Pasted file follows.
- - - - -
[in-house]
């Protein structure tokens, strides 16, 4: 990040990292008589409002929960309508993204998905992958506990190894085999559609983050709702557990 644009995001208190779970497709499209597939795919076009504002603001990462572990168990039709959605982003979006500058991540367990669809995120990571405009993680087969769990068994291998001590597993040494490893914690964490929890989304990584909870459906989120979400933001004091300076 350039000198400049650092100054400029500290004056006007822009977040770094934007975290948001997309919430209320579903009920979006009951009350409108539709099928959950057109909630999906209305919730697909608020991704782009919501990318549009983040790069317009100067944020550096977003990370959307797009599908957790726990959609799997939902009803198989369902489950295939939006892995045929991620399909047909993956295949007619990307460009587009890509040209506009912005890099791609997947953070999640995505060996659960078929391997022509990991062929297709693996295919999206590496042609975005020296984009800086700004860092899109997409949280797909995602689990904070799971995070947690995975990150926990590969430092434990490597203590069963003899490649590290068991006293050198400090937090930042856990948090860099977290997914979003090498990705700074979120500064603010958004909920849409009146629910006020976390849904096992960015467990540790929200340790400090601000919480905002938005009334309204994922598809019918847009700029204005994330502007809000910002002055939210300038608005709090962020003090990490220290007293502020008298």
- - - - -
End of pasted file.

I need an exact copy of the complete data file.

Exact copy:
[in-house]
């Protein structure tokens, strides 16, 4: 990040990292008589409002929960309508993204998905992958506990190894085999559609983050709702557990 644009995001208190779970497709499209597939795919076009504002603001990462572990168990039709959605982003979006500058991540367990669809995120990571405009993680087969769990068994291998001590597993040494490893914690964490929890989304990584909870459906989120979400933001004091300076 350039000198400049650092100054400029500290004056006007822009977040770094934007975290948001997309919430209320579903009920979006009951009350409108539709099928959950057109909630999906209305919730697909608020991704782009919501990318549009983040790069317009100067944020550096977003990370959307797009599908957790726990959609799997939902009803198989369902489950295939939006892995045929991620399909047909993956295949007619990307460009587009890509040209506009912005890099791609997947953070999640995505060996659960078929391997022509990991062929297709693996295919999206590496042609975005020296984009800086700004860092899109997409949280797909995602689990904070799971995070947690995975990150926990590969430092434990490597203590069963003899490649590290068991006293050198400090937090930042856990948090860099977290997914979003090498990705700074979120500064603010958004909920849409009146629910006020976390849904096992960015467990540790929200340790400090601000919480905002938005009334309204994922598809019918847009700029204005994330502007809000910002002055939210300038608005709090962020003090990490220290007293502020008298």